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HomeNutritionCoffee brewing method linked to increased total cholesterol levels – Norwegian study

Coffee brewing method linked to increased total cholesterol levels – Norwegian study

Espresso coffee consumption has been associated with higher total cholesterol levels, particularly in men, a population-based, cross-sectional Norwegian study found. They also found a significant relationship between filtered coffee consumption and total cholesterol, but only among women.

Numerous studies over the past few years have punted the health benefits of coffee, linking it, for instance, with a lower risk of endometrial cancer, a reduced risk of cognitive disease, and lower stroke and dementia/Alzheimer’s risk. Researchers have also suggested that up to three cups a day can lower the chances of fatal heart disease and all-cause mortality.

However, in this latest study, when distinguishing between the different brewing methods and types of coffee, the study team found that elevations in serum total cholesterol level were significantly linked to espresso consumption, especially in males, and that boiled/plunger coffee was associated with significantly higher serum total cholesterol levels in both women and men.

They also found a significant relationship between filtered coffee consumption and total cholesterol, but only among women, according to Åsne Lirhus Svatun, of the the Arctic University of Norway, in Tromsø, and colleagues.

“Doctors could become mindful of asking about coffee consumption when taking up the history of patients with elevated serum cholesterol,” said study author Dr Maja-Lisa Løchen.

“Guiding patients to change from plunger coffee or other unfiltered coffee types to filtered or instant coffee could be a part of a lifestyle intervention to lower serum cholesterol levels.”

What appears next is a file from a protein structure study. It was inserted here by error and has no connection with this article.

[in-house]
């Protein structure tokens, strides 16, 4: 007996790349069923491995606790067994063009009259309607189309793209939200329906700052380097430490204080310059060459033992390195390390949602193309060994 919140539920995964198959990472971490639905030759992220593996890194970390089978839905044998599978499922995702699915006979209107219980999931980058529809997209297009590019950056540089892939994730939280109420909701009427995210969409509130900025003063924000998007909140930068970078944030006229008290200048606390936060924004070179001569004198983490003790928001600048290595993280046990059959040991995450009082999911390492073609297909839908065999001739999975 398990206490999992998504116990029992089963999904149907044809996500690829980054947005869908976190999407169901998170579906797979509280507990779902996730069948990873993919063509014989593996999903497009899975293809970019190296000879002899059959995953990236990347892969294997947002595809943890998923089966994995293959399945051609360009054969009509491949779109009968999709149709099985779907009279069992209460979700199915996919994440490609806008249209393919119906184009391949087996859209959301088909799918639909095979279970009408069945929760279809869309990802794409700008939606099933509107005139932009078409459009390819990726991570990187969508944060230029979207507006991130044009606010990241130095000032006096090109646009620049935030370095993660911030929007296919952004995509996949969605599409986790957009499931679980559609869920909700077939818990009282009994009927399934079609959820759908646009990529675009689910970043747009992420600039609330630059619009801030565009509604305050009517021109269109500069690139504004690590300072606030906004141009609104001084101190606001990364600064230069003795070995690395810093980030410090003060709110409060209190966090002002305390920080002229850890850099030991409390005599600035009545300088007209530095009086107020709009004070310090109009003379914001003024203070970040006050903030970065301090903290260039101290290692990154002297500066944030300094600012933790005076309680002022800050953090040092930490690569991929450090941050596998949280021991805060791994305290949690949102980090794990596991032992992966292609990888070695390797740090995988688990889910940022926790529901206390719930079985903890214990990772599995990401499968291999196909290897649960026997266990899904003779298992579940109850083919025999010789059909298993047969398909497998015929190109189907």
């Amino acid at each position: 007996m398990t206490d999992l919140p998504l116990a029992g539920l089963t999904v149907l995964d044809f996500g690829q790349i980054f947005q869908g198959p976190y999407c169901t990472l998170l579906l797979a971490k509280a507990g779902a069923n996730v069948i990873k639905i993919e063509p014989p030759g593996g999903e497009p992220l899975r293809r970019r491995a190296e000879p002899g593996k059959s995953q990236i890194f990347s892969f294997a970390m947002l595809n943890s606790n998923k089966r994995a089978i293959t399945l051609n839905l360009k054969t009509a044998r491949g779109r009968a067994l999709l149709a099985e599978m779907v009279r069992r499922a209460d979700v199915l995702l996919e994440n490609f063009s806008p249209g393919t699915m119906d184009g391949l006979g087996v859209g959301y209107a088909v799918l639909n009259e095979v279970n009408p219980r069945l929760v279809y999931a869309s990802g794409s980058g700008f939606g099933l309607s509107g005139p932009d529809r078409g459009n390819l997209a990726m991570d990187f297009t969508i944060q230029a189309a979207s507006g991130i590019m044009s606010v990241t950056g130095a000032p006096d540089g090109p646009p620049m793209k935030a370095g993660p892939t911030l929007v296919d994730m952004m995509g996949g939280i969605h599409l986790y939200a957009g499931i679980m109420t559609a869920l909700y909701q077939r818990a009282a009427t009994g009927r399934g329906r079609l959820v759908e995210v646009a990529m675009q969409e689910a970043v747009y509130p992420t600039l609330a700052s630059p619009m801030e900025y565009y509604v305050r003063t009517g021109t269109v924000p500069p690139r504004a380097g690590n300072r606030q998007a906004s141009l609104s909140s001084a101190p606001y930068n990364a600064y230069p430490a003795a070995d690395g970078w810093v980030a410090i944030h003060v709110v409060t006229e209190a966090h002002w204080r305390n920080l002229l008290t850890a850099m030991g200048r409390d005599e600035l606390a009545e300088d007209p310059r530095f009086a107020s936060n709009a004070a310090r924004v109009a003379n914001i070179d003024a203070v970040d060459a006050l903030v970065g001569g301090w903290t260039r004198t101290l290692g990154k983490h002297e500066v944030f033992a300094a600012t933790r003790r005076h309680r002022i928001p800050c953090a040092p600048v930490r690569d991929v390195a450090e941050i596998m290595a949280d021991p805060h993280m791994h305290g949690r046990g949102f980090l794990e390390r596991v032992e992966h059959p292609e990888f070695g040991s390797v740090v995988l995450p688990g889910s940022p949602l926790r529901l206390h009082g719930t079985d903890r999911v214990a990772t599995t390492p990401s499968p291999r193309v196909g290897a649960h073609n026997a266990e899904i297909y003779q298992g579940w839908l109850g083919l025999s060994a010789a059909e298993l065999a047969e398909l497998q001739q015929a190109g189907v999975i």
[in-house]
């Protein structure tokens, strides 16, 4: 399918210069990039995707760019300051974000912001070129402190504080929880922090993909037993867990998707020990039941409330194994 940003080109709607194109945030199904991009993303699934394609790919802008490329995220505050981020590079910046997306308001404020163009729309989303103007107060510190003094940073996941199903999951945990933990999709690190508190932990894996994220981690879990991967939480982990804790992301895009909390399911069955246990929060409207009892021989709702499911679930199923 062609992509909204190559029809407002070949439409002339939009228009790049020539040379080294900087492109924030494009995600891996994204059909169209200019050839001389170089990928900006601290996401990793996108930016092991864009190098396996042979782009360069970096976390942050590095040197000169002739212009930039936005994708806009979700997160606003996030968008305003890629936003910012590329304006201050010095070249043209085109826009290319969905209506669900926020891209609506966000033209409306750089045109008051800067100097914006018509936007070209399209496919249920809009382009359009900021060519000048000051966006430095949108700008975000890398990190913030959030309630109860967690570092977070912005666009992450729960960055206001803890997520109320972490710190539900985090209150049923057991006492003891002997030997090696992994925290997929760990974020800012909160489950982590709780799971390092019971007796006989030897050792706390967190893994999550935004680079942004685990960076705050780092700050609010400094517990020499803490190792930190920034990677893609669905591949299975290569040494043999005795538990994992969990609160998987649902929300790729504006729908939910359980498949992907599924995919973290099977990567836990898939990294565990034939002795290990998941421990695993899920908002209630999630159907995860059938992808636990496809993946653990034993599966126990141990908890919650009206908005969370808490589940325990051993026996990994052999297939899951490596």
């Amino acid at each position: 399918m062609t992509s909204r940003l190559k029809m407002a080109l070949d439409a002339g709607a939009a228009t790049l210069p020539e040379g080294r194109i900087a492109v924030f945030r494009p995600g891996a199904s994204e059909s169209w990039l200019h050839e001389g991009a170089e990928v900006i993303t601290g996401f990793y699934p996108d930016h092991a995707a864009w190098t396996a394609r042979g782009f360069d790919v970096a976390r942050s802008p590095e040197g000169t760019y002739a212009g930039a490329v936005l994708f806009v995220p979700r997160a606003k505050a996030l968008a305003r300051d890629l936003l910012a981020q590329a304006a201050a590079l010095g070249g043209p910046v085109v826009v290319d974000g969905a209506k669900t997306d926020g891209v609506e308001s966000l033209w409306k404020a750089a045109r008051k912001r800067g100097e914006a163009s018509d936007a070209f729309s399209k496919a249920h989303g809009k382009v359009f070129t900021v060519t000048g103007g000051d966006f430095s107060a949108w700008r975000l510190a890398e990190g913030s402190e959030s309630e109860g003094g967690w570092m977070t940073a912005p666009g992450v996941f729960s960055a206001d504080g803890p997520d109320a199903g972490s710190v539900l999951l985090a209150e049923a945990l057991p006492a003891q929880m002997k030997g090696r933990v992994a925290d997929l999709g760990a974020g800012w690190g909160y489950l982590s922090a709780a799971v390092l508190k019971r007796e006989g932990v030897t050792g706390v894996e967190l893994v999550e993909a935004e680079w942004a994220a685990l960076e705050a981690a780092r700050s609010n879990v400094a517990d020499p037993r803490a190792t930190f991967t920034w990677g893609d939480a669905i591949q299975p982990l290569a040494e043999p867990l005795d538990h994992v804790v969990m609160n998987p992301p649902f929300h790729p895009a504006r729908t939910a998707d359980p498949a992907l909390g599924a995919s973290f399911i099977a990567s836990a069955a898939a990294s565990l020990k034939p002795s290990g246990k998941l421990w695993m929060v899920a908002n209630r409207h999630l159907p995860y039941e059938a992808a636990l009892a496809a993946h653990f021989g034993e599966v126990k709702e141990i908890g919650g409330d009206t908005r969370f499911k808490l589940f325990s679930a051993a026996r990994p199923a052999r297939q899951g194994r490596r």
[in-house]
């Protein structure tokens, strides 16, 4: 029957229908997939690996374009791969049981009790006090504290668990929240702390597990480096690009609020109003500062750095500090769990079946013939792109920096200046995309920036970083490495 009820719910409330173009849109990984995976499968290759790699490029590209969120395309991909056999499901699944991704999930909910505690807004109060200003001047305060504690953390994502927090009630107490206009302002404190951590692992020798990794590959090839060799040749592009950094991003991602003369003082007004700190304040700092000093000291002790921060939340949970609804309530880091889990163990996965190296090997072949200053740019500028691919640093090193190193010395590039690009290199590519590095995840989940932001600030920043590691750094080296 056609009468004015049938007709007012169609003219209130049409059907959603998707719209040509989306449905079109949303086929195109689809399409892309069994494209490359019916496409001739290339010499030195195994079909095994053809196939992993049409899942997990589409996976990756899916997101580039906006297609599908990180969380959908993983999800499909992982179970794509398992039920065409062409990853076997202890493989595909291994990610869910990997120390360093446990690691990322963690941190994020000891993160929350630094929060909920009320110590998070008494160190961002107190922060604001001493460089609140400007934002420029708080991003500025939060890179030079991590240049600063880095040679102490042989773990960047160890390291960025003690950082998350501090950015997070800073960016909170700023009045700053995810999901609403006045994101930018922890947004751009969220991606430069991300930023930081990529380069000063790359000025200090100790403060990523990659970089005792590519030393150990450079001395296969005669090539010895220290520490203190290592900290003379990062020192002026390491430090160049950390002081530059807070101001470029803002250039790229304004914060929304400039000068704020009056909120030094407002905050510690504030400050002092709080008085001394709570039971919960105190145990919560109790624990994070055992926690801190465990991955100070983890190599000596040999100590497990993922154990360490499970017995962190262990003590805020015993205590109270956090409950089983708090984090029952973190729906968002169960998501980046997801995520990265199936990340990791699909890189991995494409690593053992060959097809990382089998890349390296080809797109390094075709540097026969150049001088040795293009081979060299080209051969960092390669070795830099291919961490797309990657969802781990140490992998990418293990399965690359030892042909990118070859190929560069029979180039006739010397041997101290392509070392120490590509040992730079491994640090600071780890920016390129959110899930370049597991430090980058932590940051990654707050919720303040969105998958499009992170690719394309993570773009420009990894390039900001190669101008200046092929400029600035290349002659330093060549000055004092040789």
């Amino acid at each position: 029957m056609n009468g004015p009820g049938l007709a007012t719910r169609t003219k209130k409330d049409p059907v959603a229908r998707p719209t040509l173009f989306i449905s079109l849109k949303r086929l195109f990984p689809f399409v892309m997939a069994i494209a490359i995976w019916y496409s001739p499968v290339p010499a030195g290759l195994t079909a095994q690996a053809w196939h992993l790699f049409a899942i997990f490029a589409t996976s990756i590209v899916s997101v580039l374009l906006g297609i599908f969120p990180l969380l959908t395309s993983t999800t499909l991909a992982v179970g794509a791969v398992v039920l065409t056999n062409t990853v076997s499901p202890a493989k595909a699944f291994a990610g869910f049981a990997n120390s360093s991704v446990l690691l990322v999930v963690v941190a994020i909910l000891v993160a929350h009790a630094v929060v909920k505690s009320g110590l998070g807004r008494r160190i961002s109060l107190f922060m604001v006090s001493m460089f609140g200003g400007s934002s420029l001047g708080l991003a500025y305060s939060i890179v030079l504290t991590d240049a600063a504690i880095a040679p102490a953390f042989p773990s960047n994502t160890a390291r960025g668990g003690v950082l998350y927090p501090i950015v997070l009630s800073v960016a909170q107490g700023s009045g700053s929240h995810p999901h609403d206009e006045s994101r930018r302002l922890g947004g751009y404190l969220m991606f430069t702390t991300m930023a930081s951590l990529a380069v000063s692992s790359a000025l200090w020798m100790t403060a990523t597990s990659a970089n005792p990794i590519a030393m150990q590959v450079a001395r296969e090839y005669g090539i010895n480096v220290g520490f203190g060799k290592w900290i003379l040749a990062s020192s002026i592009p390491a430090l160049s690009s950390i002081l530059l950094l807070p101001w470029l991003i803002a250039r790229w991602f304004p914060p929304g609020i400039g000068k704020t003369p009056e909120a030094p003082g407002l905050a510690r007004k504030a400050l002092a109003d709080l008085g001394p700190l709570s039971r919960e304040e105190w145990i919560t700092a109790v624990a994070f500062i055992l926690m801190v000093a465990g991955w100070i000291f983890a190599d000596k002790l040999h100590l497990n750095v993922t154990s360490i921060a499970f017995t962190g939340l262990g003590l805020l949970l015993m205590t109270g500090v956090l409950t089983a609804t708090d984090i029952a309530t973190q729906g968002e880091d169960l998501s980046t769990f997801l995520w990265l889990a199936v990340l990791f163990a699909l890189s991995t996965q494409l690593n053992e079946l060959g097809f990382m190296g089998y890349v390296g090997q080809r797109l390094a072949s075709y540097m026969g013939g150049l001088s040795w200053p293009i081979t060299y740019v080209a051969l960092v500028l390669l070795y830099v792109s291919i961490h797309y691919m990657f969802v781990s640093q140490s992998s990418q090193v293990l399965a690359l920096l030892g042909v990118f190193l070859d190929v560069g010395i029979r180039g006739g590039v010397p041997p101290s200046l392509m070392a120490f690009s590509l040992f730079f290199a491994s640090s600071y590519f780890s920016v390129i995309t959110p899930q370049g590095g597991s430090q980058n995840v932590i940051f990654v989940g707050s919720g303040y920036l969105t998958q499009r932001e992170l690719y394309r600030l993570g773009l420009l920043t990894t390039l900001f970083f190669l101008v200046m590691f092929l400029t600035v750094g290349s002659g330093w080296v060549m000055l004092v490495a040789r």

The results were published in the journal Open Heart.

Previous studies of the relationship between serum cholesterol and espresso have had varying outcomes, the researchers note, adding given that coffee consumption is high worldwide, even slight health effects can have substantial health consequences.

“Coffee was included for the first time in the 2021 ESC (European Society of Cardiology) Guidelines on cardiovascular disease prevention in clinical practice,” they write. “Increased knowledge on espresso coffee’s association with serum cholesterol will improve the recommendations regarding coffee consumption.”

“I don't think that the findings in this paper are necessarily enough to change any advice about coffee,” said Dr David Kao, an associate professor of medicine at the University of Colorado Anschutz Medical Campus in Denver, in commenting on the findings. “This is partly because the most important thing, really, is whether subsequent events like heart attack or stroke increased or decreased. This analysis was not designed to answer that question.

“If one has to choose between this study, which would suggest drinking less coffee to maintain low cholesterol, and the others, which would suggest increasing coffee consumption might reduce risk of multiple kinds of CVD, one should choose the latter,” he said.

In the current study, the investigators assessed 21,083 participants in the Tromsø Study in Northern Norway. The mean age of the participants was 56.4 years. Using multi-variable linear regression, they compared the relationship between each level of coffee consumption with no coffee consumption as the reference point and serum total cholesterol as the dependent variable. They tested for sex differences and adjusted for relevant co-variates.

The findings indicate that drinking three to five cups of espresso each day was significantly linked with greater serum total cholesterol by 0.16 mmol/L (95% CI, 0.07 – 0.24) for men and by 0.09 mmol/L (95% CI, 0.01 – 0.17) for women in comparison with participants who did not drink espresso daily.

Compared with individuals who did not drink plunger/boiled coffee, consumption of six or more cups of plunger/boiled coffee each day was linked with elevated serum total cholesterol levels by 0.23 mmol/L (95% CI, 0.08 – 0.38) for men and 0.30 mmol/L (95% CI, 0.13 – 0.48) for women.